a. Activate the scenario where you want to add the objects that were previously deleted

b. Use the ‘Excluded objects grid’ to view all deleted objects

c. To restore all excluded (or deleted) objects to the scenario, use the ‘Restore excluded objects’ button

d. If you only wish to restore a few excluded objects, unfortunately, there is no current easy way to do so. Please note that Innovyze has plans to improve this in an upcoming release of ICM, but is not included currently (v8.5). For now, you will have to restore all objects, then re-delete the ones that you do not want to include in the scenario. One way to do this:

  1. Before restoring all excluded objects from the scenario, open the ‘Excluded objects grid’ and make note of the objects you wish to restore to the scenario.
  2. Clear any selection in the network, then create a new Selection List and name it something like ‘objects to delete from scenario.’
  3. Right-click on the new Selection List and select ‘Open As’
  4. Select the ‘Grid view’ option and click ‘OK’
  5. Copy all items from the ‘Excluded objects’ grid into the Selection List grid except for the items that you want to restore to the scenario. Pay close attention to the tabs in both the ‘Excluded objects’ grid and the Selection List grid to make sure you are including all objects that will need to be deleted from the scenario
  6. Close both grids
  7. Restore all objects to the scenario
  8. Drag the Selection List onto the GeoPlan
  9. Delete the selected objects
  10. QA/QC the restored/deleted objects in the scenario before you commit your changes.

3. Changing object’s geometry or ID in a scenario – Object IDs and Geometry can only be changed in the Base scenario. In a scenario, if you want an object moved to another location or its ID changed, then the workaround is to delete the object that you want moved and add a new element placed where you wish or named as you wish that will be unique to that scenario.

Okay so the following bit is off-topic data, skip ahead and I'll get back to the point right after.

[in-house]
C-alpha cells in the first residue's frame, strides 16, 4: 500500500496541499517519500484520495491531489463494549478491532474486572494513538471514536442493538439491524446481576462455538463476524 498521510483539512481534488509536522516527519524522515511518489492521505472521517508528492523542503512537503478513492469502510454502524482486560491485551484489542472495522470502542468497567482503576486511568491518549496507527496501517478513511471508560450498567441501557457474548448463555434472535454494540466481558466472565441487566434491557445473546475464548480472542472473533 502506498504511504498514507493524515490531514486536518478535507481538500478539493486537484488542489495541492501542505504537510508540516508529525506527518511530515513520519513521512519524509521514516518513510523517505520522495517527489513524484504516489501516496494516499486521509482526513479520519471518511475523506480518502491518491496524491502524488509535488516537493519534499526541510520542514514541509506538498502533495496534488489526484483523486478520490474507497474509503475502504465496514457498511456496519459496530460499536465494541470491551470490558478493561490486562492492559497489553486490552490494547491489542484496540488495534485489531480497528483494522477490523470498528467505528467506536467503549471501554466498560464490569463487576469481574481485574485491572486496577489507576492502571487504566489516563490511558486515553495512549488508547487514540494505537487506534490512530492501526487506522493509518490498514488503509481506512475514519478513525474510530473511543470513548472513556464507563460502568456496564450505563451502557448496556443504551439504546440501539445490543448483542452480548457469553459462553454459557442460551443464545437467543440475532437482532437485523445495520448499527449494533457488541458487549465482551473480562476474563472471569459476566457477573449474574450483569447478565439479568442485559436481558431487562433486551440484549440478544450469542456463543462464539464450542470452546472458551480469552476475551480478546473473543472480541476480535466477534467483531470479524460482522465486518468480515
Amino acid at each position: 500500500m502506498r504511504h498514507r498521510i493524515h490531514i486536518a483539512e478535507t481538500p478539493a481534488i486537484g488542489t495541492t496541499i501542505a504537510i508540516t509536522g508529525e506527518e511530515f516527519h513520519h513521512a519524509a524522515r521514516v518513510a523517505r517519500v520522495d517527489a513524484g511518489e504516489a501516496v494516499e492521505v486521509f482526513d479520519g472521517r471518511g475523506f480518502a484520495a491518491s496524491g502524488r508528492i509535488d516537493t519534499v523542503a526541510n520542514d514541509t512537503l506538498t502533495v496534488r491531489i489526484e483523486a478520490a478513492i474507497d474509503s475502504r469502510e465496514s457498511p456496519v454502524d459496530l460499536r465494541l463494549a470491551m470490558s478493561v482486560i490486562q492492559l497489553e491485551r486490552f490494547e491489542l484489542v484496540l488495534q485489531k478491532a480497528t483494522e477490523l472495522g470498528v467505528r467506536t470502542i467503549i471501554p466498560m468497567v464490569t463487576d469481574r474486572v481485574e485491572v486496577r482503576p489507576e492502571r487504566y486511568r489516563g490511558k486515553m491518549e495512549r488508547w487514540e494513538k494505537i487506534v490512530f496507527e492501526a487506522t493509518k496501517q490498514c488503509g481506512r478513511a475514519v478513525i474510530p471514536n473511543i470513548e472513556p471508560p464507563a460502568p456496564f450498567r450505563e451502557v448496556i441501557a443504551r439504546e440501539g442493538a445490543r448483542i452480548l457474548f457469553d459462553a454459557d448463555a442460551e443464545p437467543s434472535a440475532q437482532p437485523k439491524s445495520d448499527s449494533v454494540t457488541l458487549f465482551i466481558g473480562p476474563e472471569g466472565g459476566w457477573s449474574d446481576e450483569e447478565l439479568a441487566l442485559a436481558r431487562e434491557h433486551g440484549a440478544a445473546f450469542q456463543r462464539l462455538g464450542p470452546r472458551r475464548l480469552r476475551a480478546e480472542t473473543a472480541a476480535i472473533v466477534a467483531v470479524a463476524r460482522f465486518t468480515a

4. Wrong assumptions about inheritance – One common misunderstanding is that even if a scenario is created based on a copy of other one, it does not inherit anything from the scenario from which it was copied. It still only inherits from the Base scenario. This is shown in the following figure:

As mentioned previously, please see the ‘Scenarios’ topic in the ICM Help for more details on the inheritance rules of scenarios.

If you have any questions about managing scenarios in InfoWorks ICM, please contact support ( so that we can provide guidance on the best way forward.

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Tags: scenario management, base network, network trees

About the Authors

Nicole Hathorn

Nicole Hathorn

Senior Technical Engineer


Nicole is a Senior Technical Engineer with 10 years of experience in supporting and training Innovyze users. She also spent over five years as a consultant in distribution modeling for projects all over the United States. Nicole is passionate about helping engineers find solutions to their problems so they can achieve their goals.